When my daughter was four months old, she completely enthralled an entire medical office, including an 84 year old man who had a full on conversation about life with my smiling, laughing, cooing child. She also really loves a particular 4 year old boy who enjoys being the big brother type, and several one and a half year old girls who hang around her. She’s been held by friends and acquaintances at social gatherings, and shown other little tiny babies at friends’ houses. Pictures will be her primary way of knowing her grandparents, so she has a baby proof album she can hopefully chew the edges of without harming the pictures inside. Exposing a child to people of all ages teaches them to value all human lives, respect others, and lays the foundation for being able to relate easily to others – even those we may have many differences with.
11. Mirror Time
My daughter loves to play with “the baby in the mirror.” She reaches for her, pats the glass, and watches both her reflection and mine as we move and talk. She sees her own smile, or sad face when she doesn’t want to get out of the bath.
12. Expect More
Expect your older baby to help clean up. Of course, she is not going to do so perfectly, but a try is good. Show younger babies what processes accompany different activities, and assume they will, after a few repetitions, know what to expect next. I’ve always told my daughter, “I’m done changing your diaper. I need to wash my hands. I’ll be right back,” and she will usually not cry unless I’m sidetracked into doing something else. I also “expect” her to know that I don’t put up with wiggling when I’m walking on the stairs. She’s almost always calm until we get to the bottom.
Have frequent conversations with your baby! She might not truly understand what’s being said, but she will absorb more than you might realize – studies have shown babies learn from their parents’ talking to them things like normal sentence structures, tones of voice, familiarization with the sounds and specific words in your native language… these are all building blocks for later communication!
It cannot be emphasized enough – reading is basically magical. There are recent studies that say people who read a substantial amount are more able to empathize with others, and also that the brain is engaged in several different areas by particular words, such as areas related to the senses of taste, touch, or smell especially.
Even before all of the things that make talking possible are in place, your baby understands (and responds to) many different words and phrases. If taught a few signs, he may talk back to you in sign language – easing the frustration of not being able to otherwise communicate hunger, thirst, and other basic needs.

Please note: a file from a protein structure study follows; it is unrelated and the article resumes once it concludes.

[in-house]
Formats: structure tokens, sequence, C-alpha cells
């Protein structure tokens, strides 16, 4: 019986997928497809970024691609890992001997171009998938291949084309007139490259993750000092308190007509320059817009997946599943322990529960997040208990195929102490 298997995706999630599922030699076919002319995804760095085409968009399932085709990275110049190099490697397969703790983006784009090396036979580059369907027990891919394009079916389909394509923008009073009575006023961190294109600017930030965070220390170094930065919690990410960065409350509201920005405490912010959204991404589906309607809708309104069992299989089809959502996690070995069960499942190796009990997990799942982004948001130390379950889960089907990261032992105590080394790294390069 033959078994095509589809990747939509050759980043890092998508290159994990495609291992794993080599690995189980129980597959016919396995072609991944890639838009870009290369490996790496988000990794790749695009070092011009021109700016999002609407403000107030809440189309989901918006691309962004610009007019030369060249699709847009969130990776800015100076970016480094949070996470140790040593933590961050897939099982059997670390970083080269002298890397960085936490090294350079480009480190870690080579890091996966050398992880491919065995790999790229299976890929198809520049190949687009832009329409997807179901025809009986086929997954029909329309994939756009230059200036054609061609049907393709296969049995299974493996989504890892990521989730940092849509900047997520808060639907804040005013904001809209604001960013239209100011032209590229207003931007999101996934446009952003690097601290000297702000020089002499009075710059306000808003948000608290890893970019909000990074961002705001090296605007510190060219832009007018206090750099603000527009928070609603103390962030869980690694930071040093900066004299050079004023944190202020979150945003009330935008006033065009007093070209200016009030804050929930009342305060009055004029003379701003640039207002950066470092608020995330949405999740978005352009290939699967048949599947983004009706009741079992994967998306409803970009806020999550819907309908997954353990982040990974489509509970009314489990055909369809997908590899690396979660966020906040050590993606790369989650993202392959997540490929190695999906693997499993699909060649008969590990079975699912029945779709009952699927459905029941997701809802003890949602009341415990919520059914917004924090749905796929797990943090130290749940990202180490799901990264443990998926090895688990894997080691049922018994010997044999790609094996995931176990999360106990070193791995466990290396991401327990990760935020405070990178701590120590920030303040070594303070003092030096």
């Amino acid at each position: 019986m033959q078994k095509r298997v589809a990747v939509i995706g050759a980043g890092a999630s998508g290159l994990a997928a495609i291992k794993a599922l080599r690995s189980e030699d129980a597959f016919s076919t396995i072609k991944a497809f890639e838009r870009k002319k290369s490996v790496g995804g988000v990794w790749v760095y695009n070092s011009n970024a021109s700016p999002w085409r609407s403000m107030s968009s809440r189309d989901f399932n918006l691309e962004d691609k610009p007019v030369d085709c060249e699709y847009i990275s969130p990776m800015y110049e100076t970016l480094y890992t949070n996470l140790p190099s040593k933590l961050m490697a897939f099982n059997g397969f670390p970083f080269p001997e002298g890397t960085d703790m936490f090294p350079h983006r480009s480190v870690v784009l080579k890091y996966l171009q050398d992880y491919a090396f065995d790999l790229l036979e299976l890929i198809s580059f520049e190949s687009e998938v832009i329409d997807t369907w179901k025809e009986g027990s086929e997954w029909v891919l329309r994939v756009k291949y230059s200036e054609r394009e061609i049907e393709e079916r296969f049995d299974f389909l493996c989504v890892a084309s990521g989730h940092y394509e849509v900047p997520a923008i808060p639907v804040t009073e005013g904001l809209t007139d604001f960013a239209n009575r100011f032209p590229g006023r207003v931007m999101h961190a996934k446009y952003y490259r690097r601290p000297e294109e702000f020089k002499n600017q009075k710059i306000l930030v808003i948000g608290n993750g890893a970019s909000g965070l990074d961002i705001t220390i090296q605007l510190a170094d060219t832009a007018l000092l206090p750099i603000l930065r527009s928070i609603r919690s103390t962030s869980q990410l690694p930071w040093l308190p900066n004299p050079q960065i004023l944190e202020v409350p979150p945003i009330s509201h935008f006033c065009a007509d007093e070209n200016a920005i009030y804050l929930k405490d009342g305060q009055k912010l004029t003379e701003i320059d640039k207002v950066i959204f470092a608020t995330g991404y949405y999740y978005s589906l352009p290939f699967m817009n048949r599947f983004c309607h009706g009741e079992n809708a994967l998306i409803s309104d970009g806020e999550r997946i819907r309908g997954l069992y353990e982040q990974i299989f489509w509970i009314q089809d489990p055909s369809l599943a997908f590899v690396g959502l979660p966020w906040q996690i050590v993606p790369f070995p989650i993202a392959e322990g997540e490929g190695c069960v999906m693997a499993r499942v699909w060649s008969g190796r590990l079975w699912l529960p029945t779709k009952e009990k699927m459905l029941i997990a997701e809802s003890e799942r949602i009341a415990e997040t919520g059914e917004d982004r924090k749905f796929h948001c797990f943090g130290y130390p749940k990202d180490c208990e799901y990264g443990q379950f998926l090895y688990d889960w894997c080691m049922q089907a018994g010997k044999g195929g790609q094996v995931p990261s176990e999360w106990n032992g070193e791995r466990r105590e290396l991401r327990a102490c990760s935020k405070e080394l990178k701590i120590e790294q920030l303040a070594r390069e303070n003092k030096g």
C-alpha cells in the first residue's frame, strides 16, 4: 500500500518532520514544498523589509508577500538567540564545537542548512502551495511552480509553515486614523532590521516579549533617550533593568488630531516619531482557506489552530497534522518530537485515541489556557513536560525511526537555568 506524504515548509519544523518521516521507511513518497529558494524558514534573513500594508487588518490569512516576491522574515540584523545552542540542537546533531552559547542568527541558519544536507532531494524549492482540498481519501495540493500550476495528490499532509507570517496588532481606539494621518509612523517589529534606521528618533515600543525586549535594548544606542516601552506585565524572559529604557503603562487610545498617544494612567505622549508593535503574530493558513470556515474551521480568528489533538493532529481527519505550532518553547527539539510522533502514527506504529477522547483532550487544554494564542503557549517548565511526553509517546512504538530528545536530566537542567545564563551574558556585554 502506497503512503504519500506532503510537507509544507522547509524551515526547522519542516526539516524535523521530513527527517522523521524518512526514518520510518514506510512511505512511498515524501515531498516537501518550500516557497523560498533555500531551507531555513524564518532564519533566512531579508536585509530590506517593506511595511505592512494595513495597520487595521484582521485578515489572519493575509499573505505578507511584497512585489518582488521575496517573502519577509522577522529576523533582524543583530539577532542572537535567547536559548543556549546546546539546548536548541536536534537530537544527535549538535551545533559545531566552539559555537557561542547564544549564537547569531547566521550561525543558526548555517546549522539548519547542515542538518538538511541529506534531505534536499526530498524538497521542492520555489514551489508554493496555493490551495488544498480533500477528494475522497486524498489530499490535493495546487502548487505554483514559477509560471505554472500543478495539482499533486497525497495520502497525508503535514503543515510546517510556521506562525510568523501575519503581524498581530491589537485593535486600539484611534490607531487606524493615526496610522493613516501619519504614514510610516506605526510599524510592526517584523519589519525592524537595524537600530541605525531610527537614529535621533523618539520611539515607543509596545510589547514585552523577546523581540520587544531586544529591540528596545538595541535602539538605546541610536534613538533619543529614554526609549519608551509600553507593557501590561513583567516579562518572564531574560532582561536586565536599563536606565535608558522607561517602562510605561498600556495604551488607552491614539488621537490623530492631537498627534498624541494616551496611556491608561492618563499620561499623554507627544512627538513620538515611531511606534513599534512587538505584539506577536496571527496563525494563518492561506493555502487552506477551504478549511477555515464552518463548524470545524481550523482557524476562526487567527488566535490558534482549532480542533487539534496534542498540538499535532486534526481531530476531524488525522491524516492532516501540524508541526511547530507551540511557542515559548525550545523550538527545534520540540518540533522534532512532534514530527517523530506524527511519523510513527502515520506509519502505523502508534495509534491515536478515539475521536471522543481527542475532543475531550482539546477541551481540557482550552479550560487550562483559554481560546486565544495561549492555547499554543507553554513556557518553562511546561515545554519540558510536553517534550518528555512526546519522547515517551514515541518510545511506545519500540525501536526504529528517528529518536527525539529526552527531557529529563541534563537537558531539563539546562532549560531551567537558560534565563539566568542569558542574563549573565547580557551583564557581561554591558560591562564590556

16. Singing / Music
Music has been linked to mathematical aptitude; as one finds pleasing patterns in music, the brain seems to be trained to find patterns in math related problems. Singing songs is a great way to teach language, as babies seem to pick up on lyrics that rhyme, or are repeated with just one new item added each time.
17. Be Attentive
What makes a great listener? A great model of how to listen! It’s easy to always be on our phones, computers, and doing something… even just necessary chores. But if you slow down sometimes, and give your baby eye contact, and talk to them, and then take a pause to “listen,” you will instill in your baby the value of listening, and make her feel good about being listened to.
Tell your baby what you are doing throughout the day, your thoughts and feelings, and anything else that you can possibly share. He will soon pick up on what it means when you “need to do some laundry,” or are “sweeping the floor.” The more abstract things will come later on, but at least he will have some familiarity with the words for emotions and such.
Cognitive / Problem Solving
19. Everything Is A Toy
From coupons that you no longer need, to an empty plastic cup, to scraps of fabric or old shirts – let your baby explore, within reason. Create safe environments in a room or two, and let your baby have free reign for a while. Exploring is learning.
The beauty of counting is that you can count anything; the ladybugs on my nursing cover have been counted more times than I can remember. You can count fingers and toes, toys as you put them away, and flowers on the wall. The sense of numbering things will be ingrained in your baby’s mind – even if when she does start to count, she counts out of order at first.
21. Cause And Effect – Tell Before It Happens
I often tell my daughter in the morning, “I’m going to turn the light on,” right before I do. That way, she isn’t as upset about the sudden brightness. After a few times, she didn’t seem to be as startled by the change. Learning cause and effect may take more patience from you – as your baby drops your keys from the shopping cart over and over again, or cereal from his high chair.
22. Peekaboo And Hiding Objects
Babies are at first amazed that objects or people can be out of view, yet still exist (you’ll see this referred to as object permanence). This makes games like Peekaboo, or even just hiding toys under a blanket or behind your back, great fun for little ones.
23. Match Your Child’s Pace
Use transitions, telling your baby “we’re going to the store now,” and “we’re going to see so and so,” and “we’ve done with lunch, so let’s do the dishes now.” This will eventually prepare your baby for knowing how to handle transitioning from one activity to another.
24. High Contrast Graphics
Showing your baby pictures in flashcard form can help her recognize animals, letters, and even items that are associated with one another, such as rain and an umbrella. If the pictures are high contrast, your baby will be able to more easily distinguish separate features, and compare a set of cards.
25. Down Time
While activities are great, there’s one last thing you should consider that can aid in processing everything your baby is learning on a daily basis – and that’s down time. Having adequate down time allows your baby to think about what she has seen and heard.